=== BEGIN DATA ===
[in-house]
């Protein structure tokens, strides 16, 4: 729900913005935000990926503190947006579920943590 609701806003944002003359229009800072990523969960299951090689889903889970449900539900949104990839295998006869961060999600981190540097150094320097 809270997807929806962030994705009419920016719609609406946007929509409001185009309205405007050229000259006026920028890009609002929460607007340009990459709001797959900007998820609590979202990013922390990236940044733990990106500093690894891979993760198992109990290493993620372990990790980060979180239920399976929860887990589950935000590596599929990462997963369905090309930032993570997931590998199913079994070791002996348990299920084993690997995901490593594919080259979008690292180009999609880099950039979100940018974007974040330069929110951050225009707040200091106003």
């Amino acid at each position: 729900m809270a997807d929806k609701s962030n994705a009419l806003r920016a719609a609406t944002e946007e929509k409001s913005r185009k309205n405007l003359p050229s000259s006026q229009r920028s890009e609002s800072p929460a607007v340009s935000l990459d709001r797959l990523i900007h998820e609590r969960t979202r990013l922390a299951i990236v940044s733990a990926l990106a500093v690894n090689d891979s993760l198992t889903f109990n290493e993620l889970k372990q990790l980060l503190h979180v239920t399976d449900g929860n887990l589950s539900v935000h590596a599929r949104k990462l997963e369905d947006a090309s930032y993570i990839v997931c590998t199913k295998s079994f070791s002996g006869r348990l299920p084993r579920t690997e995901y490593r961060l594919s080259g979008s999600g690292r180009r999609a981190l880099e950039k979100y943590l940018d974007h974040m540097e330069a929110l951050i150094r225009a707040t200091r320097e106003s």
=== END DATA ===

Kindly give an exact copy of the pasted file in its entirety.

[in-house]
């Protein structure tokens, strides 16, 4: 729900913005935000990926503190947006579920943590 609701806003944002003359229009800072990523969960299951090689889903889970449900539900949104990839295998006869961060999600981190540097150094320097 809270997807929806962030994705009419920016719609609406946007929509409001185009309205405007050229000259006026920028890009609002929460607007340009990459709001797959900007998820609590979202990013922390990236940044733990990106500093690894891979993760198992109990290493993620372990990790980060979180239920399976929860887990589950935000590596599929990462997963369905090309930032993570997931590998199913079994070791002996348990299920084993690997995901490593594919080259979008690292180009999609880099950039979100940018974007974040330069929110951050225009707040200091106003």
């Amino acid at each position: 729900m809270a997807d929806k609701s962030n994705a009419l806003r920016a719609a609406t944002e946007e929509k409001s913005r185009k309205n405007l003359p050229s000259s006026q229009r920028s890009e609002s800072p929460a607007v340009s935000l990459d709001r797959l990523i900007h998820e609590r969960t979202r990013l922390a299951i990236v940044s733990a990926l990106a500093v690894n090689d891979s993760l198992t889903f109990n290493e993620l889970k372990q990790l980060l503190h979180v239920t399976d449900g929860n887990l589950s539900v935000h590596a599929r949104k990462l997963e369905d947006a090309s930032y993570i990839v997931c590998t199913k295998s079994f070791s002996g006869r348990l299920p084993r579920t690997e995901y490593r961060l594919s080259g979008s999600g690292r180009r999609a981190l880099e950039k979100y943590l940018d974007h974040m540097e330069a929110l951050i150094r225009a707040t200091r320097e106003s």